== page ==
Police identify assailant in Taksim shooting as DHKP/C member
ISTANBUL – Doğan News AgencyAn attacker who opened fire on a police post in Taksim Square, one of Istanbul’s most popular spots, on Jan. 30 was identified by the police as Elif Sultan Kalsen, a member of the illegal far-left group, the Revolutionary People’s Liberation/Party Front (DHKP/C).
The attacker, described by a witness as a woman with blond hair standing around 160 centimeters tall, opened fire on police units with a Kalashnikov in Istanbul’s Taksim neighborhood on Jan. 30, but no casualties were reported.
The attacker fled after the attack, leaving her gun at the scene.
The woman was caught on security camera belonging to a nearby workplace in Tarlabaşı while she was escaping.
Istanbul’s anti-terror police identified the assailant as Kalsen, a member of DHKP/C. Fingerprints left on a taxi the attacker reportedly boarded after escaping and the taxi driver’s testimony facilitated the identification of the attacker, Doğan news agency reported Jan. 31. Turkish police are searching for Kalsen in connection with the incident.
This is not the first armed attack in which Kalsen’s name has been named as a suspect.
A female suicide bomber blew herself up on Jan. 6 at the Tourism Police Station in one of Istanbul’s most popular touristic spots, killing a policeman, Kenan Kumaş. Before the suicide bomber’s identity was revealed by authorities, the DHKP/C claimed the attack, saying the bomber was Kalsen. However, the family of the woman said the body at the morgue did not belong to their daughter.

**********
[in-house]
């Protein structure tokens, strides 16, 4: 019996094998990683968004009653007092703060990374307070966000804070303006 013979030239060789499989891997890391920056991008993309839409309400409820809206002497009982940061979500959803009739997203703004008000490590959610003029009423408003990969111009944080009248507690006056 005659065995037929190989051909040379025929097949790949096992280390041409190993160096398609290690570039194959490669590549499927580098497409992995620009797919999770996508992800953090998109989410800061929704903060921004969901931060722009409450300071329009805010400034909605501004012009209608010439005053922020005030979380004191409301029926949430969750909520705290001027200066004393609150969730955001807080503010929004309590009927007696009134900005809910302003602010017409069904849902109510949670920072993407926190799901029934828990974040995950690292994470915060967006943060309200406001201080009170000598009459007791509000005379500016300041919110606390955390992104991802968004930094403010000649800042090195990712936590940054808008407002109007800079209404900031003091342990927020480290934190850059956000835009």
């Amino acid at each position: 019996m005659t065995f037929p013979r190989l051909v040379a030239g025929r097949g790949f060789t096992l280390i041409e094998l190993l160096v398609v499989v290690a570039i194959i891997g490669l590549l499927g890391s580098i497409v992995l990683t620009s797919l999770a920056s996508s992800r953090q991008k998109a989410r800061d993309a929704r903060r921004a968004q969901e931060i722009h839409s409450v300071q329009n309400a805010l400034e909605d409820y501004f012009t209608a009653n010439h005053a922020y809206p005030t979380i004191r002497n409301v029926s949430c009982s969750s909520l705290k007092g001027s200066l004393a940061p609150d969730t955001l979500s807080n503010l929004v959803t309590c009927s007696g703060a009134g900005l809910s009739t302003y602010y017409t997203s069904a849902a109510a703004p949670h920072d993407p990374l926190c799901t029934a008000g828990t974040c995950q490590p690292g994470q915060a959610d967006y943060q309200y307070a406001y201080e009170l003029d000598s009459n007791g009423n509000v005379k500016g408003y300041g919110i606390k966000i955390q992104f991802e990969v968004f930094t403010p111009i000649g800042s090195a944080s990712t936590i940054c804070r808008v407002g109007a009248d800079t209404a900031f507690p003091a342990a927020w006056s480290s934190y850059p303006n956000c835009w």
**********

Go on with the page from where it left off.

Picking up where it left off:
Later on, Turkish media reported the assailant’s identity as Diana Ramazova, a Russian citizen from the Republic of Daghestan, who was “radicalized by the Wahhabi ideology.”
The DHKP/C traces its roots to communist movements active in Turkey in the 1970s. It has carried out several attacks on the security forces, most recently on Jan. 1 when a man threw a homemade bomb at police officers.
A series of arrests across Turkey and Europe over the last decade have significantly weakened the DHKP/C, but experts say it still poses a serious threat.
The United States, European Union and Turkey list the group as a terrorist organization.